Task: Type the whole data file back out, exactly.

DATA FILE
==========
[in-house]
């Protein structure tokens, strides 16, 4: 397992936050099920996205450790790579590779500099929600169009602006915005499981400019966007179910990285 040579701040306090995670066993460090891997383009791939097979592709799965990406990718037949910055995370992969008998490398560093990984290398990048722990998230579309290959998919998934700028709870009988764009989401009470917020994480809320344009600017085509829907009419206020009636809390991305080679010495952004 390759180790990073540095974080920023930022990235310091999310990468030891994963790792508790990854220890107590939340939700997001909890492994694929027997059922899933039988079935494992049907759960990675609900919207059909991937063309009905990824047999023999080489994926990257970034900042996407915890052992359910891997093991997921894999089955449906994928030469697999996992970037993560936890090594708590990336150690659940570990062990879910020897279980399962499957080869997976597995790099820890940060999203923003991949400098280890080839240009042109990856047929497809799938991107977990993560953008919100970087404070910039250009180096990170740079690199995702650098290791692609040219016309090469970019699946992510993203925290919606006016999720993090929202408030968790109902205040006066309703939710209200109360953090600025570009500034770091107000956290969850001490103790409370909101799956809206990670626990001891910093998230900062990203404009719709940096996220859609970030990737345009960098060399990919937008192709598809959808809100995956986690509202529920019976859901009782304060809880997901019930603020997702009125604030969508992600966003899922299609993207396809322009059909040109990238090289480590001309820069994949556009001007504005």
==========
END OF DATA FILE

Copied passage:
[in-house]
């Protein structure tokens, strides 16, 4: 397992936050099920996205450790790579590779500099929600169009602006915005499981400019966007179910990285 040579701040306090995670066993460090891997383009791939097979592709799965990406990718037949910055995370992969008998490398560093990984290398990048722990998230579309290959998919998934700028709870009988764009989401009470917020994480809320344009600017085509829907009419206020009636809390991305080679010495952004 390759180790990073540095974080920023930022990235310091999310990468030891994963790792508790990854220890107590939340939700997001909890492994694929027997059922899933039988079935494992049907759960990675609900919207059909991937063309009905990824047999023999080489994926990257970034900042996407915890052992359910891997093991997921894999089955449906994928030469697999996992970037993560936890090594708590990336150690659940570990062990879910020897279980399962499957080869997976597995790099820890940060999203923003991949400098280890080839240009042109990856047929497809799938991107977990993560953008919100970087404070910039250009180096990170740079690199995702650098290791692609040219016309090469970019699946992510993203925290919606006016999720993090929202408030968790109902205040006066309703939710209200109360953090600025570009500034770091107000956290969850001490103790409370909101799956809206990670626990001891910093998230900062990203404009719709940096996220859609970030990737345009960098060399990919937008192709598809959808809100995956986690509202529920019976859901009782304060809880997901019930603020997702009125604030969508992600966003899922299609993207396809322009059909040109990238090289480590001309820069994949556009001007504005």